Smacking of arrogance
One of the most curious Formula One (and general motorsport) stories to come about over the past couple of weeks has come from, strangely enough, Melbourne’s Herald Sun.
The Murdoch owned peddler of right wing politics and photos of Shane Warne, photos of dogs, and photos of Shane Warne with dogs published a column by former Today Tonight (boat people!) host Jill Singer about the dangers of motorsport, to which I – and what seems like the entire motorsport community – took great exception.
Published two days after the tragic death of MotoGP’s Marco SImoncelli, which itself came a week after the loss of IndyCar’s Dan Wheldon, Singer goes on a tirade against motorsport, questioning its credibility as a sport before taking aim at the fans themselves, declaring them to be responsible for all motorsport-related fatalities.
Telling us that our grief ‘smacks of denial’, I put forward that the article itself smacks of ignorance at best, and arrogance at worst.
She tells us of her suspicion that motorsport fans are ‘getting off on the carnage’, citing just one piece of writing as conclusive proof of her worst fears – which, rather comically – tells us that this must be the case because without this ‘carnage’, all that would be left is a ‘chess match’, in reference to the game of strategy. It’s tragic that she should come so close to the point of motorsport, yet still miss it entirely.
Thankfully, Ann Neal came to the defence of the motorsport world earlier this week, describing Singer as ‘naive’ and ‘sensational’. She points out that Singer totally neglects to reference the significant research that goes into making Formula One as safe as possible, and that while racing has seen the tragic loss of a number of young men, the sport rallies around the accidents to learn as much as possible from them to ensure they can never happen again. Moreover, she points out that Singer’s one piece of supporting evidence is, in fact, referring to oval racing – and even then it’s ‘all a bit too Hollywood’.
In what should have been the end of the argument – even with each side agreeing to disagree- Singer decided to retaliate. This time, she points to the road toll and tells us that the vastly over-represented 18-to-25-year-olds are such because of the great influence of motorsport. Interesting claim – but again, one that we’re apparently supposed to swallow without any evidence from any even vaguely reputable source.
This second article was frustrating enough to raise the ire of Box Of Neutrals favourite Joe Saward, who rather succinctly summed Jill Singer’s articles as ‘a lot of tosh’. He arguments are ‘ill-conceived’ because she ‘could not be bothered to do the legwork’. If she had, she would’ve found the vast amounts of work done by the FIA and others in the racing community to use Formula One’s high profile to raise awareness about road safety. Take a read.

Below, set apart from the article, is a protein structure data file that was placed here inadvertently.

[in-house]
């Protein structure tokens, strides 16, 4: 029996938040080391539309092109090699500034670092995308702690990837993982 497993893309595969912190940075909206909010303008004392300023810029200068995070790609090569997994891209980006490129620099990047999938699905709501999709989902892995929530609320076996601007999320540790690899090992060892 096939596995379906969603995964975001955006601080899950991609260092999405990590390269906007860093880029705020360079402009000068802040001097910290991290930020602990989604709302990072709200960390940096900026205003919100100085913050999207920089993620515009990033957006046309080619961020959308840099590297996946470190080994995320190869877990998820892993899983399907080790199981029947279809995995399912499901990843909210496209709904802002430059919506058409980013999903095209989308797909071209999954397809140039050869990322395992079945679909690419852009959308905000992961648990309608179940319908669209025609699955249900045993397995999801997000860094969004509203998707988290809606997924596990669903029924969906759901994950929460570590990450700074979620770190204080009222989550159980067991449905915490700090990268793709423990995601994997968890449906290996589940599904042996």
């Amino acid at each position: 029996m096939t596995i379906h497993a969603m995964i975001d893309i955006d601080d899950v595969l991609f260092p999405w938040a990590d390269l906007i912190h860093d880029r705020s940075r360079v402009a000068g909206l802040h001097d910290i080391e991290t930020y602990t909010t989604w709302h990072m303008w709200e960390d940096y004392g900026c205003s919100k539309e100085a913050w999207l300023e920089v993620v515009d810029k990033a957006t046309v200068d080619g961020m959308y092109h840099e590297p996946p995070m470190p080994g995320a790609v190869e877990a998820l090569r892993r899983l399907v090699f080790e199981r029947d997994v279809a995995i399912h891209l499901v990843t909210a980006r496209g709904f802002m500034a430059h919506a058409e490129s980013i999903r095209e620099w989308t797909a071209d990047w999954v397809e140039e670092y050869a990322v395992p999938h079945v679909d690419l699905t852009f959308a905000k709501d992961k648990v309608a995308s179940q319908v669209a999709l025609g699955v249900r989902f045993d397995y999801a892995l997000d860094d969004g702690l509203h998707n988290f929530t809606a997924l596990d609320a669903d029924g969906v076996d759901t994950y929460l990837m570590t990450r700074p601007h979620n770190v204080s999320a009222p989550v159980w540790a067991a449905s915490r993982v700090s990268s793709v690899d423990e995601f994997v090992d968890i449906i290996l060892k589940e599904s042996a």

I personally have a number of problems with Jill Singer’s writings. Firstly, I found it deeply insensitive for her to come out to attack an entire community in grieving after a most appalling week. It’s one thing to question safety in motorsport at such a time, but to blame those affected by the tragedy is foul, just as it would be for any other community in mourning.
Secondly, she fails repeatedly to back up her claims with any legitimate evidence. To her credit, she attempts to in her first article, but has evidently failed to read the source in its entirety, lest it would have, in fact, not supported her claims.
Third, I find the second article in particular to be seriously degrading as a motorsport fan. The entire article, which references precisely zero pieces of evidence, implies that motorsport fans must be stupid – young males, the core audience for motorsport, must be inherently dumb enough to assume they’re capable of driving as well as professionals.
Moreover, any evidence presented to the contrary of her insane logic is dismissed as nothing more than ‘denial’. This, I say, is a woman in denial herself – in denial that her apparent hatred of motorsport is an irrational one.
And this seems to be precisely the problem with Jill Singer. She seems hell-bent on somehow objectively discrediting motorsport because of her own issues with it. Don’t get me wrong, I don’t expect everyone to love racing. Most people probably don’t, and I equally accept that there must be a great number of people who hate it. But whether you like or dislike it, the decision is an emotional one. Maybe racing appeals to you, maybe it doesn’t – but there can be no objective truth to the matter.
Singer continues to fail at conclusively disproving motorsport’s worth because it is impossible to do so, and it is driving her to make such outlandish claims as purporting that watching racing must increase road trauma. The line of argument akin to that of playing violent videogames makes the player a violent person; this argument alone should be enough to discredit the writer,
If you don’t like motorsport, just don’t watch it. It really is that easy.
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